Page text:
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Tennessee Democrat plans series of child care bills

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(The Center Square) – A Tennessee Democratic senator expects to introduce a series of bills next week to focus on what she calls a child care crisis in the state.

Sen. Charlene Oliver, D-Nashville, has six pieces of legislation prepared for everything from child meal programs to child care workers, co-pays, and increases in those available for child care assistance.

“Child care and care-giving workers are essential to our economy as they enable parents to participate in the workforce and reach their career potential,” said Oliver, vice chairwoman of the Senate Democratic Caucus. “Right now, too many parents from working- and middle-class families are leaving good jobs because they either don’t have access to high-quality child care or they can’t afford it. If we want to protect our long-term economic success, we need to make sure working families have the tools they need to succeed – and affordable child care is near the top of that list.”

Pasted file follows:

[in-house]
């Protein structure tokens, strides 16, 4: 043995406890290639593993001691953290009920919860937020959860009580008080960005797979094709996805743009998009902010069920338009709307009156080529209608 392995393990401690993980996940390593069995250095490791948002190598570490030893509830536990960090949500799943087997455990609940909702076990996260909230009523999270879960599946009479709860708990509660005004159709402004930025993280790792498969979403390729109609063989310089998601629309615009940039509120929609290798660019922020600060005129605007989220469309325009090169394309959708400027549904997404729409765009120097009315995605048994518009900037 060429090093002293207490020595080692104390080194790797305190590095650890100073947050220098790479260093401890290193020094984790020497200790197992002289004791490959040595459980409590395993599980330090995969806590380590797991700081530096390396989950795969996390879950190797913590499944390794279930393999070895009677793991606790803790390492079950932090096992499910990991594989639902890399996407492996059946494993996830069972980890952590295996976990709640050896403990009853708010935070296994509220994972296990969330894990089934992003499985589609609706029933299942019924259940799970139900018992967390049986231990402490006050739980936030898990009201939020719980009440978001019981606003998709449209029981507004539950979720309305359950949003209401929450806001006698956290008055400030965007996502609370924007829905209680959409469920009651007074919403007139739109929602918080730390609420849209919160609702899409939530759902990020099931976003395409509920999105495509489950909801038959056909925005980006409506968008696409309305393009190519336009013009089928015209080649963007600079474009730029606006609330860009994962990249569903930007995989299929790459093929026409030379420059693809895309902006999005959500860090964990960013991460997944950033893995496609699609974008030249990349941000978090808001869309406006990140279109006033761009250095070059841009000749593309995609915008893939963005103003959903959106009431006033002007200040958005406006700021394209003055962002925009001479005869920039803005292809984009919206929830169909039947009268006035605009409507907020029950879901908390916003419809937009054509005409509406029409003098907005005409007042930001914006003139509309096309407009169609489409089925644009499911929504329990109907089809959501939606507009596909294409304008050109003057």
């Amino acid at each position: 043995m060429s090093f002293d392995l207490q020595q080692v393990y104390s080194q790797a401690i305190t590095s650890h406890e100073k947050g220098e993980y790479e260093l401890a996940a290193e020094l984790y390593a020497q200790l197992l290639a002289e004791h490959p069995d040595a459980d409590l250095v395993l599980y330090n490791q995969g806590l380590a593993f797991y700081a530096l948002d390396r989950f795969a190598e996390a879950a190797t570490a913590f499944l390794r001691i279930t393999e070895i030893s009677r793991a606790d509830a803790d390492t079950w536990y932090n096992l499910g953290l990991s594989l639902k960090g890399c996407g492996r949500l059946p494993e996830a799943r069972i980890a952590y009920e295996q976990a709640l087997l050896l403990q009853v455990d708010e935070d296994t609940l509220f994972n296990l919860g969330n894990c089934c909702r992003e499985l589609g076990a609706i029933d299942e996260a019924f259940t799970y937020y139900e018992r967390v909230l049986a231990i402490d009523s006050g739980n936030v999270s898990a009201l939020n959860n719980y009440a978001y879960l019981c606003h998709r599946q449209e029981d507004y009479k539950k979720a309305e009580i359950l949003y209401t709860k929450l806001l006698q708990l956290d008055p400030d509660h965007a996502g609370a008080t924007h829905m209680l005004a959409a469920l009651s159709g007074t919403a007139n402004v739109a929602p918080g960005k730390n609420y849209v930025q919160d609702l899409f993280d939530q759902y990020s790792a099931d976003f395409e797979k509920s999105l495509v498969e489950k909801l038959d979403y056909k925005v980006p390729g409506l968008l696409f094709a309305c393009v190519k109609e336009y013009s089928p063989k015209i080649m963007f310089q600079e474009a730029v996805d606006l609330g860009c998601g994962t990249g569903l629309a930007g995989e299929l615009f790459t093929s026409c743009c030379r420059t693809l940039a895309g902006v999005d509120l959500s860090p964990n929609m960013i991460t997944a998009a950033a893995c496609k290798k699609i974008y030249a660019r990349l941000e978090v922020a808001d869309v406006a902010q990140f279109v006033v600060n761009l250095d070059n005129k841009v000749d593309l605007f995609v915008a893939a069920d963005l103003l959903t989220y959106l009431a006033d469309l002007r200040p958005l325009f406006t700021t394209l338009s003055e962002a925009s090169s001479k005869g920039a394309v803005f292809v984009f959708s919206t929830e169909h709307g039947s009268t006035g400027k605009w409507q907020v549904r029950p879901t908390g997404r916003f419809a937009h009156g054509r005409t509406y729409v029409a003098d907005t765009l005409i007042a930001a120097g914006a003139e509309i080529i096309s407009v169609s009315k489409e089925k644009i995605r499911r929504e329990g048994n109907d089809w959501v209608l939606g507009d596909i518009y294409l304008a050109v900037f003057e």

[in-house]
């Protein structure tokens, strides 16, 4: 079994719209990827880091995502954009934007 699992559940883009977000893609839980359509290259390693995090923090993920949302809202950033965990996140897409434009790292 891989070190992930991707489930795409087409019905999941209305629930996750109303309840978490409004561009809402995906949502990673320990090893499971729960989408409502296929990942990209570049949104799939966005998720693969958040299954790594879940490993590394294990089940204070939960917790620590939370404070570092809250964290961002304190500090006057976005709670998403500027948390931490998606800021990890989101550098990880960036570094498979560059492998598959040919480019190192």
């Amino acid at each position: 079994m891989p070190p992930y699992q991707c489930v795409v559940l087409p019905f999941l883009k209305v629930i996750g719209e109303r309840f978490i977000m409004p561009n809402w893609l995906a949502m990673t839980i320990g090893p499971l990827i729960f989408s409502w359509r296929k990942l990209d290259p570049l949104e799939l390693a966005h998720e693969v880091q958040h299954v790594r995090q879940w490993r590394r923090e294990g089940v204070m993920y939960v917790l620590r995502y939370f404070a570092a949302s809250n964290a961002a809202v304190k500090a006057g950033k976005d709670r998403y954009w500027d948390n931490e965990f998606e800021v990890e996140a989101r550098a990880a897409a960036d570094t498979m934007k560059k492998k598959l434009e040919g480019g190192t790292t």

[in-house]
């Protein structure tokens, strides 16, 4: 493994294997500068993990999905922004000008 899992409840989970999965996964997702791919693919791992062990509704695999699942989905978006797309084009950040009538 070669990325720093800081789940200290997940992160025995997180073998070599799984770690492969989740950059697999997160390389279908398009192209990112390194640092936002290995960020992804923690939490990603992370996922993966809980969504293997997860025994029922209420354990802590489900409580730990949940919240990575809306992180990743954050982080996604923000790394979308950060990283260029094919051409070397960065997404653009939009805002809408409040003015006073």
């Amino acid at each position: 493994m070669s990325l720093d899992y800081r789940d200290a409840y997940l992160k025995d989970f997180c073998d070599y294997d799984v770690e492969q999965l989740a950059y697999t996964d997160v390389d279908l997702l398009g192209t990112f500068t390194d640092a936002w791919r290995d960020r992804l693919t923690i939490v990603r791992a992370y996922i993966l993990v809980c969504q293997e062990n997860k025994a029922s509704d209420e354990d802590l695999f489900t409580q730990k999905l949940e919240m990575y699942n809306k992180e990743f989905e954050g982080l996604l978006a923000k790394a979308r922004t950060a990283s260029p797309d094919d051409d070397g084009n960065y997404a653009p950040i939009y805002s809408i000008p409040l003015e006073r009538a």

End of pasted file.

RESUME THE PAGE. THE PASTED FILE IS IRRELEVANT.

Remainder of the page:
Oliver based her plan on a 2022 study that found inadequate child care in Tennessee resulted in $1.7 billion in lost earnings for parents and $910 million in lost revenue for business owners and taxpayers.

It said cost was the driving factor for families in determining child care and the average annual price for center-based care in the state was $11,068 and $10,184 for infants and toddlers, respectively.

Oliver wants eligibility for child care assistance to rise from those earning 85% of the state median income or less to those earning the state median, which would be around $60,000 for a single parent.

Another bill would eliminate the state’s Smart Steps Program co-pay for families earning less than 150% of the federal poverty line, while another would develop a “true cost” of child care for the state.

Oliver wants to create a two-year pilot program that would allow child care workers who receive public assistance to continue to receive the aid if they get a raise, and she wants the state to study compensation rates for child care employees.

She wants to create a fund that would make a state matching fund to go to cities that create child care programs and develop a plan for full meals to students enrolled in after-school child care in USDA-designated food deserts.

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